Learn to shut your laptop and enjoy life. Work isn't all there is! There's so much more. Go out for brunch dates, walks in the park, work out, spend time with friends and family, and most importantly - find a hobby that isn't your job! As creatives, our jobs often were our hobbies. And so it's not an absolute bore to sit down for hours writing, sketching, modeling prototypes, or creating jaw-breaking ceramic products.


Tip: Find something other than what you do from 9-5. Everyone needs something else that keeps the fire burning, you don't want to be burnt out and have a creative block, trust me!


5. Be cool.


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This one's funky, but necessary! So I'll keep it short and sweet. People want to work with you for who you are and what you do! Your work, your style, your personality, it all matters as a freelancer. Don't be too rigidly professional, and don't be too friendly either (yes, everything is all about balance). Find the sweet spot in the middle, that's where you need to be at.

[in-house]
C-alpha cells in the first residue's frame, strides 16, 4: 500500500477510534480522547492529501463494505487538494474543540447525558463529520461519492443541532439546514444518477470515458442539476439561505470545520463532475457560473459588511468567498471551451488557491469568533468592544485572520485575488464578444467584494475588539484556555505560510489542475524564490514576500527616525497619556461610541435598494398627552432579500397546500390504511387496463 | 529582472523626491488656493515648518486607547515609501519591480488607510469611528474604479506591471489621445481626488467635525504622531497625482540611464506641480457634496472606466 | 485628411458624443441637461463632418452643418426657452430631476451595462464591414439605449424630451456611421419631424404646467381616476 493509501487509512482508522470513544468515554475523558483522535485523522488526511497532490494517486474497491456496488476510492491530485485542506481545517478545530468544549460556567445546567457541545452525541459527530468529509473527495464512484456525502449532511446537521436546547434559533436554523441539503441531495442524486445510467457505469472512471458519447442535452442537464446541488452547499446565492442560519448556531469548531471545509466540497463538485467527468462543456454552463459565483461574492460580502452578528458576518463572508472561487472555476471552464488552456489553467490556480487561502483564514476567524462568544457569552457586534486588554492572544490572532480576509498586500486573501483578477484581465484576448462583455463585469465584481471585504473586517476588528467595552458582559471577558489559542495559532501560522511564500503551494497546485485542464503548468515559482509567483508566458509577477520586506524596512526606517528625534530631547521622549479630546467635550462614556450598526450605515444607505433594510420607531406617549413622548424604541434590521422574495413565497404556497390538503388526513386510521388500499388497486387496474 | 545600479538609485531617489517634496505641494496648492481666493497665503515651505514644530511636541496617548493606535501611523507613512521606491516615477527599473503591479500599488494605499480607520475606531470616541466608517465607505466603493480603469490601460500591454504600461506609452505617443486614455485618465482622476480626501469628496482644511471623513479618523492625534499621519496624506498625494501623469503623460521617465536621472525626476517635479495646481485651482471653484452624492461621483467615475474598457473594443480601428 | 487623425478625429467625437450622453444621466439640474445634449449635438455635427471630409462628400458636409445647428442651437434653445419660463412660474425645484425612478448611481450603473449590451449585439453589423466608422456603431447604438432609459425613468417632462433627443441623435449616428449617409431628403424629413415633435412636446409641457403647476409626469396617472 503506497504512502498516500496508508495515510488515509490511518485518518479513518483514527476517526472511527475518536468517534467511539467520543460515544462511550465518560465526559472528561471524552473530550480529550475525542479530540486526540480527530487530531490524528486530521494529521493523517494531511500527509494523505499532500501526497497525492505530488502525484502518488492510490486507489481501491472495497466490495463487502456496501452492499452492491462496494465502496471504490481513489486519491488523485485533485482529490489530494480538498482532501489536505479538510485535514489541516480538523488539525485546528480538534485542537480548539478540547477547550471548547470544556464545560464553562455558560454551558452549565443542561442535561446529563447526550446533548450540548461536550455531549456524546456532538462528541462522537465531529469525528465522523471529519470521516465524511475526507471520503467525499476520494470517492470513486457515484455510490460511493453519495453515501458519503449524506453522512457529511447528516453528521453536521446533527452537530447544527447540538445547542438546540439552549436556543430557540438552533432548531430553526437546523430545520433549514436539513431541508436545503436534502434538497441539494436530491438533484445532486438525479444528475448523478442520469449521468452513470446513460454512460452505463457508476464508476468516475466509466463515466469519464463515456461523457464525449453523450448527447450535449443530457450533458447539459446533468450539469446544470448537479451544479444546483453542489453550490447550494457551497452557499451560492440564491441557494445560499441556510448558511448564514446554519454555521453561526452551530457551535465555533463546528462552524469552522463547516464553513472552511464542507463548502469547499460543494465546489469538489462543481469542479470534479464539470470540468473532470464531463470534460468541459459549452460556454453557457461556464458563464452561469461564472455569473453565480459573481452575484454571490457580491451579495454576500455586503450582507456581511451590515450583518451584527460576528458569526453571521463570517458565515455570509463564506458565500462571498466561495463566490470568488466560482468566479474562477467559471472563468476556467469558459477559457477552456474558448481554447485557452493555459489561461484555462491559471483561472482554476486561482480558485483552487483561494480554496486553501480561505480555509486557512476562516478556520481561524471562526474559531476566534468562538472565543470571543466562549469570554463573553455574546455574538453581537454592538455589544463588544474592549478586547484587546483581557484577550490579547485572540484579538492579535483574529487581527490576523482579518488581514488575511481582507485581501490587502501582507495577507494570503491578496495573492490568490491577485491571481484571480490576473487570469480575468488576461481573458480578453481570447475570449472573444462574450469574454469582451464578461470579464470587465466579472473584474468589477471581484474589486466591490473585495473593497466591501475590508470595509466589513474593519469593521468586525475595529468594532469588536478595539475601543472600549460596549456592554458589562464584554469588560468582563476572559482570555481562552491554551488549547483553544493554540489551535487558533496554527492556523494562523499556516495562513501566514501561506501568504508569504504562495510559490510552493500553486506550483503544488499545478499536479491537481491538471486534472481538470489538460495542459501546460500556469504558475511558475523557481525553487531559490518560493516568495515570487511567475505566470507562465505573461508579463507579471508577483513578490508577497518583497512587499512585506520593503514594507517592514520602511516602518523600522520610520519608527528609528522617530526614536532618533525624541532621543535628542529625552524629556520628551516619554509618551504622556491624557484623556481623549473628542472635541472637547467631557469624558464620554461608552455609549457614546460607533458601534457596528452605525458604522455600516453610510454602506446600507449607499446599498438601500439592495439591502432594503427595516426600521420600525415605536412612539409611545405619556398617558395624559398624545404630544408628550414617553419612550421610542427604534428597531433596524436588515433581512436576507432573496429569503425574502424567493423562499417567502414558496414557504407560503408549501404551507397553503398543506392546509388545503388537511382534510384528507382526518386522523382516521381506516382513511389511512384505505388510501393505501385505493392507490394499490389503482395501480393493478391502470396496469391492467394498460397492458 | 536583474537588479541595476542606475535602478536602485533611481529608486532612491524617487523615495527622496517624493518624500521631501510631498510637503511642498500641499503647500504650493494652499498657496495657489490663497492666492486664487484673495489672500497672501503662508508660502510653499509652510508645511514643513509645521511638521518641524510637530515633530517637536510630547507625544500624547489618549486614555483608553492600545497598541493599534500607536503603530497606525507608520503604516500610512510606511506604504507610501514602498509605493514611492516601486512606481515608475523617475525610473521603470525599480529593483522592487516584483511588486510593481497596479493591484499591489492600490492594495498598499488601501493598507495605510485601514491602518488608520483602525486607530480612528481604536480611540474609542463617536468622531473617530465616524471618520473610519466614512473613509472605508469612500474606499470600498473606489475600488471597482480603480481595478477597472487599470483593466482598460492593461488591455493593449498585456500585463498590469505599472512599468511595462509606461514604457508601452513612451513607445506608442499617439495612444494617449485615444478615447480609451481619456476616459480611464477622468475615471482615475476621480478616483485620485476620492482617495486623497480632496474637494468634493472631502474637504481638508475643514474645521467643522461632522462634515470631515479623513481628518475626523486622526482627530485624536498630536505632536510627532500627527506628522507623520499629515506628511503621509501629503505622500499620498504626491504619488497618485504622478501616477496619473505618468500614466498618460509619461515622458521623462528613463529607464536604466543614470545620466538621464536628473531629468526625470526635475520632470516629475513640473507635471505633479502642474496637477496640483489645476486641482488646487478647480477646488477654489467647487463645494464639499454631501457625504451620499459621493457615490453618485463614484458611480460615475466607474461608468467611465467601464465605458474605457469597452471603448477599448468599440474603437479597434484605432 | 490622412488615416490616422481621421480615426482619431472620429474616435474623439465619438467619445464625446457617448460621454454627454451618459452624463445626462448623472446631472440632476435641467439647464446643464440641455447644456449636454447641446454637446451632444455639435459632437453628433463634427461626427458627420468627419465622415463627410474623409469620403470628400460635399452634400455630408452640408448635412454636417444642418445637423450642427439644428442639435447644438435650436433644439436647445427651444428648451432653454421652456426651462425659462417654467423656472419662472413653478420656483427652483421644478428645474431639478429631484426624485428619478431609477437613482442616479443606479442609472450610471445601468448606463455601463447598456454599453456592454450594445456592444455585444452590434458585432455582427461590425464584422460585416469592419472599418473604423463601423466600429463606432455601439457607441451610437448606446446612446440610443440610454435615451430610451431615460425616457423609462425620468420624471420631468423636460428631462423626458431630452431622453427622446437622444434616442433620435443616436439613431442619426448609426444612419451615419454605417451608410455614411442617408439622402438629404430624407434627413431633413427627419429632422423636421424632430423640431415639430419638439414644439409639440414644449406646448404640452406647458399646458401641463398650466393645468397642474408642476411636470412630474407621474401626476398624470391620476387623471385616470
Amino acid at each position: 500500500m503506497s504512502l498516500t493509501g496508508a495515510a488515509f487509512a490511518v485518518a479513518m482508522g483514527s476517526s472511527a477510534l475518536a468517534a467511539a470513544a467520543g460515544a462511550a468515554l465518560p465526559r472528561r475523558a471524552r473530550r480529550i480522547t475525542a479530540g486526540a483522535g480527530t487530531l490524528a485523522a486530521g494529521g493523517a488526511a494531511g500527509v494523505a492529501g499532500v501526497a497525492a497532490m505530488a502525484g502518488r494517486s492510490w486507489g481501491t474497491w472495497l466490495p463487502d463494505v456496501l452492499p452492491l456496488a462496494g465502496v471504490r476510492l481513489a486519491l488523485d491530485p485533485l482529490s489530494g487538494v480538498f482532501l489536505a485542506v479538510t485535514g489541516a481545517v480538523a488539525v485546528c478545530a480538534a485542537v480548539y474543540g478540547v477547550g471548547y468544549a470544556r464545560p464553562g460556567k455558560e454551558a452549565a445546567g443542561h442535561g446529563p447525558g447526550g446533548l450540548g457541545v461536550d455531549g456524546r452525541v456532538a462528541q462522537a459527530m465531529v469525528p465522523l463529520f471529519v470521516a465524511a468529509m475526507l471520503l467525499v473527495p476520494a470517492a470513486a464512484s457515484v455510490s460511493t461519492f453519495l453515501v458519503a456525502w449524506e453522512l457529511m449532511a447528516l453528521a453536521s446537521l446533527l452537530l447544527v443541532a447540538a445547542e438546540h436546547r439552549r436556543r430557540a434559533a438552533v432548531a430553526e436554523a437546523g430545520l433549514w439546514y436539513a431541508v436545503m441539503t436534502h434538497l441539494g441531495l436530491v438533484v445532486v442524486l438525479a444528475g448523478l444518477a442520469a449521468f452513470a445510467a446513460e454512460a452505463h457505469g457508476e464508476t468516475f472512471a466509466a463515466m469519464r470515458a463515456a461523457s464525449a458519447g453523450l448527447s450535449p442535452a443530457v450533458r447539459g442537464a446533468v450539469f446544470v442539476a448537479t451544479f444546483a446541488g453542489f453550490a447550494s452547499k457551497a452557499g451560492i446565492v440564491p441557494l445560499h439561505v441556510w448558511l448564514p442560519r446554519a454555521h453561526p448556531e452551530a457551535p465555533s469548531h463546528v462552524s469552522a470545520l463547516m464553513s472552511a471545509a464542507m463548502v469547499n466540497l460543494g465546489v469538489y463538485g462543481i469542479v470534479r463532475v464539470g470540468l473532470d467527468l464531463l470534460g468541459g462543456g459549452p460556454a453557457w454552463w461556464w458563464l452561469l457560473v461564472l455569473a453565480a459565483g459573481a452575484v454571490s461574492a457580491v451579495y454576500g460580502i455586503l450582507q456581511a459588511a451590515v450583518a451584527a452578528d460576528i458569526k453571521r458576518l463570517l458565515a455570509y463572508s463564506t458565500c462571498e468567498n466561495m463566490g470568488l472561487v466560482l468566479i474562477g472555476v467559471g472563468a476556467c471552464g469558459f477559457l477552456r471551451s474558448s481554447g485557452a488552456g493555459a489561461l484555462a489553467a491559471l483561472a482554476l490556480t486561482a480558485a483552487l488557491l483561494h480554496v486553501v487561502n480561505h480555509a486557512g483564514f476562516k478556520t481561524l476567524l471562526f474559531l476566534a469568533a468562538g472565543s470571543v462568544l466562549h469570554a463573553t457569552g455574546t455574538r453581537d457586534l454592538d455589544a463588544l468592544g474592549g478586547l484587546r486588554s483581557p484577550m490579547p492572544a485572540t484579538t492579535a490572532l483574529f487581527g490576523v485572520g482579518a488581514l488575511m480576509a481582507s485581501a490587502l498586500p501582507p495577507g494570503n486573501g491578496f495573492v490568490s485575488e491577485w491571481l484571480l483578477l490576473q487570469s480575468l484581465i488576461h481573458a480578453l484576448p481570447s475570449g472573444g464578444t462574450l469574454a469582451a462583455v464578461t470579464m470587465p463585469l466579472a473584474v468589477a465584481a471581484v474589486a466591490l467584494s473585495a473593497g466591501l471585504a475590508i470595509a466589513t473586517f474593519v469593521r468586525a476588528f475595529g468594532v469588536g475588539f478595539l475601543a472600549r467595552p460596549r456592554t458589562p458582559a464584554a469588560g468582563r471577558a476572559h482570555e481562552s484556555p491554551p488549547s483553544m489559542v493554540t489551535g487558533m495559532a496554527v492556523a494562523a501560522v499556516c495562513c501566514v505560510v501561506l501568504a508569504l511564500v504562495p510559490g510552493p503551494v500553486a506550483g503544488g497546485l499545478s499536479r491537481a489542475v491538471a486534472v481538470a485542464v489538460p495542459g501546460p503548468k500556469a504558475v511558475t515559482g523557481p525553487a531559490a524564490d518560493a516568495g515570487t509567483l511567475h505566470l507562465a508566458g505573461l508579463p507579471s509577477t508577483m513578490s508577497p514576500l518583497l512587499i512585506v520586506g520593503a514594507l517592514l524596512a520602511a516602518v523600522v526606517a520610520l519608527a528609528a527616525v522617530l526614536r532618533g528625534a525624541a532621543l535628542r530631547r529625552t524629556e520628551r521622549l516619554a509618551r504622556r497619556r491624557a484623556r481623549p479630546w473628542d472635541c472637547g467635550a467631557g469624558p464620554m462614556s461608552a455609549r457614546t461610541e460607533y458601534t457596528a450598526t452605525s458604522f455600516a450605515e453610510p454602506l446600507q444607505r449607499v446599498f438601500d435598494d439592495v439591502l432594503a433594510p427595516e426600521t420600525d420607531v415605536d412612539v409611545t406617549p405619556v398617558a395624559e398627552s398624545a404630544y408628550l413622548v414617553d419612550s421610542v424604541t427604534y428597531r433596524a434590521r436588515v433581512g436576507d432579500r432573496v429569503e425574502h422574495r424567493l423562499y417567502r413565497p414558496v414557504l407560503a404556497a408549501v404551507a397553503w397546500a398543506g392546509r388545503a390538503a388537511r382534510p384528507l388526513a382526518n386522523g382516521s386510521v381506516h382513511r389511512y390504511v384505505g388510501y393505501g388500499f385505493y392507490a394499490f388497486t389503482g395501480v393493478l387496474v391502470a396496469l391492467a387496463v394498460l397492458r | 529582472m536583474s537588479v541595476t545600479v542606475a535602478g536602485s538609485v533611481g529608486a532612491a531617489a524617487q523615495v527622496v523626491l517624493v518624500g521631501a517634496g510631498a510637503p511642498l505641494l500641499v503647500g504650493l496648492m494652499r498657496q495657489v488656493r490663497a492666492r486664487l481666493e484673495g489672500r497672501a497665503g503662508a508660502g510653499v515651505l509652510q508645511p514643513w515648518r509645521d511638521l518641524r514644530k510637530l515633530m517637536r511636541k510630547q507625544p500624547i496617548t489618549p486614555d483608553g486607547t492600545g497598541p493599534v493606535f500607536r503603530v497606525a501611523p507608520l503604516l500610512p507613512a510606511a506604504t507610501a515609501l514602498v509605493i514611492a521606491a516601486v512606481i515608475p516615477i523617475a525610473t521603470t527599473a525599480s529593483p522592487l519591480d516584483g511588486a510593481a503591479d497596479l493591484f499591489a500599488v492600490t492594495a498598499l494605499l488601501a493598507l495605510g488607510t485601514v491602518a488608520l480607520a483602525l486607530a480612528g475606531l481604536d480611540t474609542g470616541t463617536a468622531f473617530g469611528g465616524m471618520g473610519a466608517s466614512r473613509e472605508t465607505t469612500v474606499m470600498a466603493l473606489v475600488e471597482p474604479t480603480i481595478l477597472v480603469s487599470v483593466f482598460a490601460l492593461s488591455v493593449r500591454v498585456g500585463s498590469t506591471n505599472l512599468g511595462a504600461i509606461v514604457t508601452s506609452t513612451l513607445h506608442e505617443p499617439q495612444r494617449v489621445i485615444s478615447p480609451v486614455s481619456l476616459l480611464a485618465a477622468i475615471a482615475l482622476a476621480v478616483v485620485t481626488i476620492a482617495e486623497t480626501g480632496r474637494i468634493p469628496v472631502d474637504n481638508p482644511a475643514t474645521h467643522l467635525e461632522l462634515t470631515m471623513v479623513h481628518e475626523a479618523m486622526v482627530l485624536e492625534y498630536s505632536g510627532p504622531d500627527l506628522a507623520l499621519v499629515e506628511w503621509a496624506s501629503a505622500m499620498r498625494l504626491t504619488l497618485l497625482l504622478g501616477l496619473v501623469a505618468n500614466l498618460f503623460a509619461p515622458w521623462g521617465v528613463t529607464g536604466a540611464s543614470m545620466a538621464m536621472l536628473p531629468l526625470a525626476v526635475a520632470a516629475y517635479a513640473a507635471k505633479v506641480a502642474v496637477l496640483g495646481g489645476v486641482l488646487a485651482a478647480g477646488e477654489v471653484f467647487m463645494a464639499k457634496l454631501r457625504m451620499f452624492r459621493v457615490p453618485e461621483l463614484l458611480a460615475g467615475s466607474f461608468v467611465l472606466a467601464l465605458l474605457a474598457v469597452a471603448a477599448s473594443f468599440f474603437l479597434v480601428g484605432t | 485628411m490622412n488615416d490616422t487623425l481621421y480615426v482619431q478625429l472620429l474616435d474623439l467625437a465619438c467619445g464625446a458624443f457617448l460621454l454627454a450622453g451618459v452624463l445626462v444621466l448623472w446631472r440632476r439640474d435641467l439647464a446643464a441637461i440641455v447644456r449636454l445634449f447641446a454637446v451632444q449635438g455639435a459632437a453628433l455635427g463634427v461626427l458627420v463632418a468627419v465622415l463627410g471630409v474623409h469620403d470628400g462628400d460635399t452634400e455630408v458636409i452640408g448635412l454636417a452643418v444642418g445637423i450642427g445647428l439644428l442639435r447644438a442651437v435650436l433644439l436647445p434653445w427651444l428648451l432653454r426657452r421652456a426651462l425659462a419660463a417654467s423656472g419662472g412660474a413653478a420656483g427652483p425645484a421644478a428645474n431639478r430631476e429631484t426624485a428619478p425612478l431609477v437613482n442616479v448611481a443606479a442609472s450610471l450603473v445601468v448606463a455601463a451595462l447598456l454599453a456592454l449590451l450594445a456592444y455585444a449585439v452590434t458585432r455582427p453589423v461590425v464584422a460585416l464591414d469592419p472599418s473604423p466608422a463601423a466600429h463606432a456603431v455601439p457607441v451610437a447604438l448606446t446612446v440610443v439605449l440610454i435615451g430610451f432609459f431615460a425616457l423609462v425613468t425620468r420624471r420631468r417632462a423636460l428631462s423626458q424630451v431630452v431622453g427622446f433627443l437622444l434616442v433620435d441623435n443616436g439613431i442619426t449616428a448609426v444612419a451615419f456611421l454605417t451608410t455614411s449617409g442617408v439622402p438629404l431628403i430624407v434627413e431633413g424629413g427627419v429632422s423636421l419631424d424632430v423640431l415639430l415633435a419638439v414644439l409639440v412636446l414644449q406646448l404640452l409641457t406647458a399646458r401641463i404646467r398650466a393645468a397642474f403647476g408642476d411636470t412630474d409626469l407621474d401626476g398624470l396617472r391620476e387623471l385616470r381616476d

Tip: Your clients are your collaborators. Look at them in a different light, and you'll be able to be their friend and help guide them towards where they need to be! Do this, and you'll build a great relationship that'll last beyond the projects (plural, because I'm sure there will be many more to come!)


These were a few things that I learnt over time. Take these lightly with a pinch of salt. You've got this! Keep going and you'll get there!